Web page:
3.3.1. Burned Area Estimates
 When using long-term data sets to analyze the impacts of fire on carbon cycling, it is desirable to develop uncertainty values for the burned area estimates and other parameters used in models to estimate carbon flux and storage [see, e.g., French et al., 2004]. In this section, we discuss factors that control uncertainties in burned area estimates that are available for modeling the impacts of fire on carbon cycling in North American forests.
 Over the past 130 years since scientists and managers began compiling data to estimate burned area in North America, the methods used for mapping fires have continuously evolved in response to advances in technology. To understand the influence of technology, consider the three factors required to estimate burned area for large fire events (which provides a foundation for estimating burned area over large regions). First, access to the areas where fires occur is needed. Second, there must be a means to observe the entire fire perimeter. And third, there must be a way to accurately locate and map the position of the fire perimeter. Below, we will discuss how advances in technology have provided the means to address the above information requirements within the United States. Similar arguments could be made for Canada and Mexico based upon the particular set of circumstances for these countries.
 The first technological development that addressed these information needs was the creation of a surface transportation network across the U.S. This included the development of railroads in the late 1800s and early 1900s, the continuous expansion of road networks into remote areas throughout the 20th century, and the rapid expansion of the automotive industry that provided the basis for using the expanded road network to conduct fire reconnaissance. These developments all provided an ever-expanding ability to access a larger portion of remote areas where wildland fires were common, especially in the western U.S.
 In spite of these developments, there was still a considerable area in the U.S. that could not be accessed by roads, especially in Alaska. These limitations were initially overcome by the development of the aviation industry, in particular over the last half of the 20th century. While aircraft were available for observing fires in remote regions as early as the 1920s, aviation resources were not incorporated into fire management agencies until the late 1940s, when surplus aircraft and a trained pilot force became available at the end of World War II. The ability to map fires from satellite imagery beginning in the mid-1970s overcame the need for any sort of ground or airborne transportation to access areas where fires occurred.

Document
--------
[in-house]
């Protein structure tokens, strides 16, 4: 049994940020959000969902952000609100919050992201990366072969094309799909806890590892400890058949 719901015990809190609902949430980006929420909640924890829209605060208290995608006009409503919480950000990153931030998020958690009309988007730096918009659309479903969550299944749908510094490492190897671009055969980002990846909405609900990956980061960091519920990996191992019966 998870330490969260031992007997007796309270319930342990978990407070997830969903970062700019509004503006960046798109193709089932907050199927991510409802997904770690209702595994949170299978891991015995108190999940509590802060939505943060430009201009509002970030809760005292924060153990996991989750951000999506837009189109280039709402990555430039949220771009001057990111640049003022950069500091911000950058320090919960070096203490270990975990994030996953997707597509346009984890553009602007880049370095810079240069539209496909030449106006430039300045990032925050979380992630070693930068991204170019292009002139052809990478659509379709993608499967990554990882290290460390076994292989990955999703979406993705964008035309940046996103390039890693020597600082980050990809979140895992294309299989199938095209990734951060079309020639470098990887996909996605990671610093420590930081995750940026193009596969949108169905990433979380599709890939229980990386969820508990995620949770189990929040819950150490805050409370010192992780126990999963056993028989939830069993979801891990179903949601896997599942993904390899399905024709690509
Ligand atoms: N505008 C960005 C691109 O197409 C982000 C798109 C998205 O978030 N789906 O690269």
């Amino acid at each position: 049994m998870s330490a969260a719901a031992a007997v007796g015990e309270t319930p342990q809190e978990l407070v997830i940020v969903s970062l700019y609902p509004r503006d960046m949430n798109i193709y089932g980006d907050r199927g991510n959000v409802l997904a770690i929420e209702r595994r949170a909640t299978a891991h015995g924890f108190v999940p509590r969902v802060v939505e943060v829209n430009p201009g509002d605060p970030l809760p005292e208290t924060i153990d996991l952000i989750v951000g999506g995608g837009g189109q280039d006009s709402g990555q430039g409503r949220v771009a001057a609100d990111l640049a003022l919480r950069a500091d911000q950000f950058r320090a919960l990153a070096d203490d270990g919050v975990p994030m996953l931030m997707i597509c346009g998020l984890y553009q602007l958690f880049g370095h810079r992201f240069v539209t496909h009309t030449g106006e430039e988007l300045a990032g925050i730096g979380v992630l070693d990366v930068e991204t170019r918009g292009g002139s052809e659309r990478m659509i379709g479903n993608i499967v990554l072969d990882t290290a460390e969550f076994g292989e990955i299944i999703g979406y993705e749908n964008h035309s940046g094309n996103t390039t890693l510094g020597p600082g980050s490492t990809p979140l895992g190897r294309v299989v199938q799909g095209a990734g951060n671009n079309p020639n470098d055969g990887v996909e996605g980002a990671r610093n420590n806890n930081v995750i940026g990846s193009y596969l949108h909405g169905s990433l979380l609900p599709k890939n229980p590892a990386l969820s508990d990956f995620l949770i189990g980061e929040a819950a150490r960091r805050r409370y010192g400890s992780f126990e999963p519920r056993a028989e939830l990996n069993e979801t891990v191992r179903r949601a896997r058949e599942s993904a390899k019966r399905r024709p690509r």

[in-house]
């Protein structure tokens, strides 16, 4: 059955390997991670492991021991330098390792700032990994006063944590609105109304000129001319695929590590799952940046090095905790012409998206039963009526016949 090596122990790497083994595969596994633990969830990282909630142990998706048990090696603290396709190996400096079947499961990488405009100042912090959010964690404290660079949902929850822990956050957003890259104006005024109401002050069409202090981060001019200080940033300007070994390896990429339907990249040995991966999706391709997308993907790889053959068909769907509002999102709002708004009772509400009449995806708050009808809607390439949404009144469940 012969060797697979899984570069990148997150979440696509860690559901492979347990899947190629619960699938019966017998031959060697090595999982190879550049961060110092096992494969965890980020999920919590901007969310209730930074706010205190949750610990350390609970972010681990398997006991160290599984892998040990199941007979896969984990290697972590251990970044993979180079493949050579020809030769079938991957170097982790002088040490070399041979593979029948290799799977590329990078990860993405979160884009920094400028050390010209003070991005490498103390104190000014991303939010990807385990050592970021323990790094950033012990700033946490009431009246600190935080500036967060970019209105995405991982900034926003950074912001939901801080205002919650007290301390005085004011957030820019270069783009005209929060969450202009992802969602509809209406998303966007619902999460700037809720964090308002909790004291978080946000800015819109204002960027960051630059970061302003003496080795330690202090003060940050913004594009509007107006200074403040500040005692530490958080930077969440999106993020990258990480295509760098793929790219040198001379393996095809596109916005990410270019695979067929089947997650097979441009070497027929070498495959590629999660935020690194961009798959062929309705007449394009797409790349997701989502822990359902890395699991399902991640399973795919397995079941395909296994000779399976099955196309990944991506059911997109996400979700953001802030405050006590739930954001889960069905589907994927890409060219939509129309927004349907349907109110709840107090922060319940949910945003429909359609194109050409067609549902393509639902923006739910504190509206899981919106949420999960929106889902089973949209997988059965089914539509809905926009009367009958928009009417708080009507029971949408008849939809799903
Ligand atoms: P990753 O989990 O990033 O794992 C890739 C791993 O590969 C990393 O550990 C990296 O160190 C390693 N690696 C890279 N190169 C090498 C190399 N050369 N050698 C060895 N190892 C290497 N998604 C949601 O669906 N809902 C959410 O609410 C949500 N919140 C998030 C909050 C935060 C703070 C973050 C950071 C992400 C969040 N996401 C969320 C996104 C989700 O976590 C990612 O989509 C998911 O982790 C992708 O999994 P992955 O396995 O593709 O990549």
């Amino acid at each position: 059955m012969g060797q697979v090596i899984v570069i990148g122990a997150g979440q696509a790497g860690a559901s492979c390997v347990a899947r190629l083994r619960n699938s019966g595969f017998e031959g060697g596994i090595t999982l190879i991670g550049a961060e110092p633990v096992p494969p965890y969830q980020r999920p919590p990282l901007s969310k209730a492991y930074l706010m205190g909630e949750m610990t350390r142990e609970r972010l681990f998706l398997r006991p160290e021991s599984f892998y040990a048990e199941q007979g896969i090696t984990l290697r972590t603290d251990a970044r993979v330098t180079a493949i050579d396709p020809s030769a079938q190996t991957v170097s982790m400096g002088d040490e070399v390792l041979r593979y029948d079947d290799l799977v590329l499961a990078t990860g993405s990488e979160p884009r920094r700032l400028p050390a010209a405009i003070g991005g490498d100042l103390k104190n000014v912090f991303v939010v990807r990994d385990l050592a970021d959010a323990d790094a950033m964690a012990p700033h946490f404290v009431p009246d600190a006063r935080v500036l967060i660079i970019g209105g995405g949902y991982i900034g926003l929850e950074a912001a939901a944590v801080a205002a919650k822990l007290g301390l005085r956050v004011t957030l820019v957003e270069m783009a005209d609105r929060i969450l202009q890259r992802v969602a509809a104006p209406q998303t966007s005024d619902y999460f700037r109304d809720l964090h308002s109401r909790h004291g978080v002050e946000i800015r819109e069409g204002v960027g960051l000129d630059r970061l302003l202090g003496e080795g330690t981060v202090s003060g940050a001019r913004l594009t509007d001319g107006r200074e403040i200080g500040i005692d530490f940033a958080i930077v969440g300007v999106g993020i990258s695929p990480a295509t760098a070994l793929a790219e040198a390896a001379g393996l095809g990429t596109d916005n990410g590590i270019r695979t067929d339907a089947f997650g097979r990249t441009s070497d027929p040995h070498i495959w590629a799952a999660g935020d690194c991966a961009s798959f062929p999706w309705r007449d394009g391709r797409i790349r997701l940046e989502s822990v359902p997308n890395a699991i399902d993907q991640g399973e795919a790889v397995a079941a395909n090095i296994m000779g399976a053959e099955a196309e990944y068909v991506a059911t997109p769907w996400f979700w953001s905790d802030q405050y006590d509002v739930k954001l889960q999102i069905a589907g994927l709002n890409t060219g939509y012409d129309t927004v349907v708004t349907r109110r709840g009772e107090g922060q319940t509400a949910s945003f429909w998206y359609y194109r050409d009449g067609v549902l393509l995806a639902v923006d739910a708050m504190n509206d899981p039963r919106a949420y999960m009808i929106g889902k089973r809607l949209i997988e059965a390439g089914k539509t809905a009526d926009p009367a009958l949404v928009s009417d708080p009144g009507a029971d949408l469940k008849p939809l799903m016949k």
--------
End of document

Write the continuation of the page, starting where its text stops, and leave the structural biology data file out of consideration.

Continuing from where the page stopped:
Once access is gained to areas where fires occur, there must be some means to observe the perimeters for individual fire events. For large fire events, precise mapping of fire perimeters is not feasible using ground transportation alone, and requires some sort of elevated observation point (e.g., a mountain top, fire tower, or aerial platform). The means to adequately address this requirement was not available in the U.S. until the late 1940s, when fire management agencies began to implement capabilities for the aerial monitoring of fires in a systematic fashion. Again, the availability of satellite remote sensing imagery beginning in the 1970s provided a solution to address this issue as well.
 Finally, once the means became available to gain access to and observe the perimeter of the fire event, the ability to accurately locate the perimeter of the fire event was needed. While USGS produced its first map of the United States in 1879, maps at a scale needed for locating large fire events were not available across the entire U.S. until the 1970s. Prior to the production of these maps, fire managers were not only required to produce maps of fire perimeters, but also the baseline maps of the areas where the fires occurred, including information on location (latitude and longitudes of the region) and the locations of the prominent cartographic features of the region (e.g., roads, streams, rivers, lakes, etc.) [see, e.g., Kasischke et al., 2002, Figure 2]. Thus, the accuracy of the fire perimeter maps in terms of estimating burned area depended upon the cartographic skills of the observer, even when baseline maps became widely available. This mapping limitation was to some extent overcome by the availability of satellite remote sensing imagery beginning in the mid-1970s, if the fire management agency had the resources to obtain and process the satellite data. The development of global positioning systems (GPS) in the early 1990s provided a convenient means for locating the perimeters of fire events. Using the data from GPS within a GIS, maps of fire perimeters can easily be generated, as can highly accurate estimates of burned area.
 As discussed earlier, the use of satellite imagery in many cases provides the optimal solution for addressing all the requirements for mapping burn perimeters and estimating burned areas. Even though remote sensing data suitable for mapping burned area over large areas has been available since the mid 1970s, it has been only recently that programs have been developed to exploit this technology. In particular, in the U.S., the Monitoring Trends in Burn Severity (MTBS) project is in the process of generating a perimeter map for all fire events larger than 400 ha in size across the U.S. for the years 1984–2010. In many instances, fire managers now use satellite data as the primary means for mapping perimeters of fire events.